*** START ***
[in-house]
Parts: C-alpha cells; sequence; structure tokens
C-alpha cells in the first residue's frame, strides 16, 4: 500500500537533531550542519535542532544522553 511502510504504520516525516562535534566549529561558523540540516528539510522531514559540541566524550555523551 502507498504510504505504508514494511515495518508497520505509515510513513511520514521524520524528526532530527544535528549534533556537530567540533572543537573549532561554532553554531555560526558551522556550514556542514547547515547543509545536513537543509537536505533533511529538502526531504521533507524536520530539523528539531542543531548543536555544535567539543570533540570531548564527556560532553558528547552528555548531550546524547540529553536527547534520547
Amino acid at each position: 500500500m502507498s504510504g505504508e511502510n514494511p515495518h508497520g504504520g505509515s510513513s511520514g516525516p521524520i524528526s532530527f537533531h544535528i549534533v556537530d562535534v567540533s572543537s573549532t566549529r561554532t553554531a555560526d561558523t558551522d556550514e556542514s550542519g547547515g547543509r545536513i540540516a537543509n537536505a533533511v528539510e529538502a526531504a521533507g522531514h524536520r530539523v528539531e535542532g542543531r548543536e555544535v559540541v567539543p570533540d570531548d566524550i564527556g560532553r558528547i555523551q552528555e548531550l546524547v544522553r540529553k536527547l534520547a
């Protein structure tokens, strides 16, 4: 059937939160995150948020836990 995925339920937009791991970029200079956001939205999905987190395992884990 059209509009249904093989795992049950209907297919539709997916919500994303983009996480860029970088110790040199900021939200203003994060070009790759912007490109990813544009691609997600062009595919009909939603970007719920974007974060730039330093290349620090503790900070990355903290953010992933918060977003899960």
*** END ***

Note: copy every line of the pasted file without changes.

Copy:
[in-house]
Parts: C-alpha cells; sequence; structure tokens
C-alpha cells in the first residue's frame, strides 16, 4: 500500500537533531550542519535542532544522553 511502510504504520516525516562535534566549529561558523540540516528539510522531514559540541566524550555523551 502507498504510504505504508514494511515495518508497520505509515510513513511520514521524520524528526532530527544535528549534533556537530567540533572543537573549532561554532553554531555560526558551522556550514556542514547547515547543509545536513537543509537536505533533511529538502526531504521533507524536520530539523528539531542543531548543536555544535567539543570533540570531548564527556560532553558528547552528555548531550546524547540529553536527547534520547
Amino acid at each position: 500500500m502507498s504510504g505504508e511502510n514494511p515495518h508497520g504504520g505509515s510513513s511520514g516525516p521524520i524528526s532530527f537533531h544535528i549534533v556537530d562535534v567540533s572543537s573549532t566549529r561554532t553554531a555560526d561558523t558551522d556550514e556542514s550542519g547547515g547543509r545536513i540540516a537543509n537536505a533533511v528539510e529538502a526531504a521533507g522531514h524536520r530539523v528539531e535542532g542543531r548543536e555544535v559540541v567539543p570533540d570531548d566524550i564527556g560532553r558528547i555523551q552528555e548531550l546524547v544522553r540529553k536527547l534520547a
């Protein structure tokens, strides 16, 4: 059937939160995150948020836990 995925339920937009791991970029200079956001939205999905987190395992884990 059209509009249904093989795992049950209907297919539709997916919500994303983009996480860029970088110790040199900021939200203003994060070009790759912007490109990813544009691609997600062009595919009909939603970007719920974007974060730039330093290349620090503790900070990355903290953010992933918060977003899960």